John Cobb


Cobb Dies as Boat Breaks Up at 200 MPH;
Briton Set Automobile Speed Marks in U.S.

Wife Watches Jet-Propelled Craft Disintegrate in Bid for Record at Loch Ness

Cobb Holds New Jet boat to 100 MPH in Tryout
Cobb Dies as Boat Breaks Apart at 200 MPH
John Cobb Dies in Pursuit of Speed Mark
Mr. Cobb Killed on Loch Ness
John Cobb and the Crusader
John Cobb : A Reluctant Hero
John Cobb and Crusader Photo Gallery
External site:
Attempt at a Record]

Special to The New York Times. London, Sept. 29 [1952] John Rhodes Cobb, holder of the world's automobile speed record, was killed today when his jet-propelled boat Crusader was halfway to a new world mark of more than 200 miles an our on the waters of Loch Ness in Scotland.

The 52-year-old London business man who sought records for the love of speed, had just completed his first run over a measured mile when the boat bounced and then went to pieces in a fraction of a second. Mr. Cobb, who was alone in Crusader, was quickly lifted from the water, but his neck was broken . He was dead before he could be brought ashore.

His wife, who had watched the series of attempts on the record in recent weeks, put her face in her hands as the boat disintegrated. Friends led her away in tears when his death was confirmed.

The Crusader resembled a pointed torpedo with ski-like floats on either side. She was built around a de Havilland Ghost jet engine the same motor that powers the Comet airliner.

Mr. Cobb's problem was to find a moment when the waters of Loch Ness were so smooth that he could use the engine's power without submitting the 31-foot aluminum and plywood craft to unbearable strain. He thought the moment had come this noon.

The director of the concern that built the Crusader estimated that on the fatal run Mr. Cobb reached 240 miles an hour. Mr. Cobb's unofficial timing for the measured mile was 17.4 seconds a rate of 206.89 miles an hour, compared with the official American-held world record of 178.497 miles an hour set by Stanley S. Sayres, July 7, 1952, with Slo-Mo-Shun IV on Lake Washington at Seattle. To set a record, a run must be made in two directions and the results averaged.

Some spectators thought the Crusader blew up. Others said that the engine might have exploded, after the boat went to pieces.

One theory was that the three bumps seen before the disaster might have resulted from three ripples on the water's surface. Yet another was that on completing the first measured mile Mr. Cobb throttled down too fast and the Crusader's bow dipped too, suddenly throwing the odd-shaped projectile out of line.

Drove Car 394 Miles an Hour

'John Rhodes Cobb, taciturn 200-pound London fur broker, probably traveled faster on land than any man ever had traveled before.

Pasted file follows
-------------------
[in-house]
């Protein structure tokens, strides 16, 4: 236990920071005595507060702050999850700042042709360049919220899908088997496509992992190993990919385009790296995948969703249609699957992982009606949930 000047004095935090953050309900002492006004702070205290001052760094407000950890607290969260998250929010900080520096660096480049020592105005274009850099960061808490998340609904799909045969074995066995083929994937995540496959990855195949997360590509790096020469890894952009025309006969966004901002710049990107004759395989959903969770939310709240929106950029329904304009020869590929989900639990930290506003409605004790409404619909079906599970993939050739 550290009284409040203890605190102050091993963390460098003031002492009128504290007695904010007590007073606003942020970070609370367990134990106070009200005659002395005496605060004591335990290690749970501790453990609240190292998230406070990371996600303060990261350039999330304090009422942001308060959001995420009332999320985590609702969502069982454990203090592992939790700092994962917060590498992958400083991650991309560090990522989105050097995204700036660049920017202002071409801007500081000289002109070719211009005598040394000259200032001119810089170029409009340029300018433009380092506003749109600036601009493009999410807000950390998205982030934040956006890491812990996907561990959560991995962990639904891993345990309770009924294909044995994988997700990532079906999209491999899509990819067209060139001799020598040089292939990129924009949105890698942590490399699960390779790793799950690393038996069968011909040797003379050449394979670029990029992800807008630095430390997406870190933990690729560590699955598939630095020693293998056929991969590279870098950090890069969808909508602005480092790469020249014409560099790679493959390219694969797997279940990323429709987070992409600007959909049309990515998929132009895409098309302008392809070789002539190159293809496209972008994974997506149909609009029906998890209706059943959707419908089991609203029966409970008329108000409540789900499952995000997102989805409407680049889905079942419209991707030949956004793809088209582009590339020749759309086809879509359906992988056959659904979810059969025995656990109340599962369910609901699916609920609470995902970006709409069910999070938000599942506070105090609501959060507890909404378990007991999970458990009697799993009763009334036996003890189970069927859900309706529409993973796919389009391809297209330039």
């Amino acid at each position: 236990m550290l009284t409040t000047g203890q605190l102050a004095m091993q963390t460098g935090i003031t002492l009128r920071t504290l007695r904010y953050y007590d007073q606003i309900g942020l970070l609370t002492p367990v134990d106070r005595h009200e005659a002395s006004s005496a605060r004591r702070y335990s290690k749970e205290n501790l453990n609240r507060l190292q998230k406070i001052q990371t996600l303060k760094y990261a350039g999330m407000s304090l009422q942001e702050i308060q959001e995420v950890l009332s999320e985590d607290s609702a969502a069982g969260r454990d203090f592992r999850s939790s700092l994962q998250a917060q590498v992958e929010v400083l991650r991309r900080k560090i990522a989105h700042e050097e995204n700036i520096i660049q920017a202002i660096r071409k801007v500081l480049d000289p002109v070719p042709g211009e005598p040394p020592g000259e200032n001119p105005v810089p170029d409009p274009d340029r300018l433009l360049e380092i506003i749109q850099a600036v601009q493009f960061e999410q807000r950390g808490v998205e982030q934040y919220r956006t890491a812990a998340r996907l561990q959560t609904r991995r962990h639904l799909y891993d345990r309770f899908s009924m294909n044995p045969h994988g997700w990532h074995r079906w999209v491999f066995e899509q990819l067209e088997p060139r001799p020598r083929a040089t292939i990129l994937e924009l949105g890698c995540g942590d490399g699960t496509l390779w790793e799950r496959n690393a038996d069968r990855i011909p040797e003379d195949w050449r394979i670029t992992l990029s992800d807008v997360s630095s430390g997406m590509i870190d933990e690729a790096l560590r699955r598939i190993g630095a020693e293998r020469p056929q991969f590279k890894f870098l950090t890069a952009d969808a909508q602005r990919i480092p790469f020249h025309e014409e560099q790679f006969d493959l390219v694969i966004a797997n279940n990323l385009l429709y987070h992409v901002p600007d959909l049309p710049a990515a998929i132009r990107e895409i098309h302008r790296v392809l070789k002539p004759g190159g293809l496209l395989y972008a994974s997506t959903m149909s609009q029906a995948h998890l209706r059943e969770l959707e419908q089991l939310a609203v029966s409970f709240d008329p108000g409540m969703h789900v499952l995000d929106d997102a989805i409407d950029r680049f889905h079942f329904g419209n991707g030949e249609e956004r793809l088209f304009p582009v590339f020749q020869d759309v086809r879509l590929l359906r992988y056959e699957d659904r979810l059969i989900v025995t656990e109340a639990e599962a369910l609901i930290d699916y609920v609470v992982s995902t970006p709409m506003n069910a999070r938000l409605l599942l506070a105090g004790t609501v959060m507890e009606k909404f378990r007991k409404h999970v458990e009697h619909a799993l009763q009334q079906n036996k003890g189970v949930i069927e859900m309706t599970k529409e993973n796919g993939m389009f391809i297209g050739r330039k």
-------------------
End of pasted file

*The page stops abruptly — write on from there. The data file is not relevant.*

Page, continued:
On Bonneville Salt Flats, Utah, on Sept. 16. 1947, Mr. Cobb drove a Railton Mobil Special racing automobile for one mile at 403.135 miles an hour. Man has flown well over 1,000 miles an hour.

He roared through the south run a t 385.645 miles an hour. On the north run his official. time was 403.13:5. His mean time for the two runs, which became the new world's record. was 394.196 miles an hour. He thus broke his own 1939 record of 368.9 miles an hour, also set at Bonneville.

Mr. Cobb was born Dec. 2, 1899, at Esher, a London suburb in Surrey. He was a son of Rhodes H. Cobb, a London fur merchant.

The Associated Press quoted Mr. Cobb as having asserted that his principal interest in motor racing and speed testing lay in discovering technical improvements that could be used by the motor industry to improve automobiles. He said motor racing gave valuable data on how tires and oil react to high speeds and that these benefits are passed on to ordinary motor car owners by the manufacturers. I

During World War II. Mr. Cobb was with the Royal Air Force from 1939 to 1943. He served as a ferry pilot in the British Air Transport Auxiliary from 1943 to 1945.

During his career in London Mr. Cobb acquired interests in a number of business concerns in addition to his fur business. He was a joint managing director of Anning, Chadwick & Kiver, Ltd. and: vice chairman of the Falkland Islands Co. Ltd.

Mr. Cobb was married to Elizabeth Mitchell-Smith in 1947. Mrs. Cobb died a year later. He married Vera Henderson in 1950. The Seagrave Trophy for establishing autombile speed records was awarded to Mr. Cobb in 1947 after his record-breaking run at Bonneville. He made his home at Cullford, Coombe Park, Kingston, Surrey.

Other automobile speed records established by Mr. Cobb, all of them in the unlimited weight class and all of them made at Bonneville Salt flats, include the following: five miles 326.7 MPH, 1939, and ten miles, 270.4 MPH, 1939.

International Class A records also established on the Utah course, range from the one kilometer record of 393.825 kilometers an hour set in 1947, to the ten-mile record of 270.1 set in this class in 1939. Mr. Cobb made these records with one of three cars, a Railton Mobil, a Railton-Red Lion or a Napier-Railton.

(Reprinted from the New York Times, September 30, 1952)


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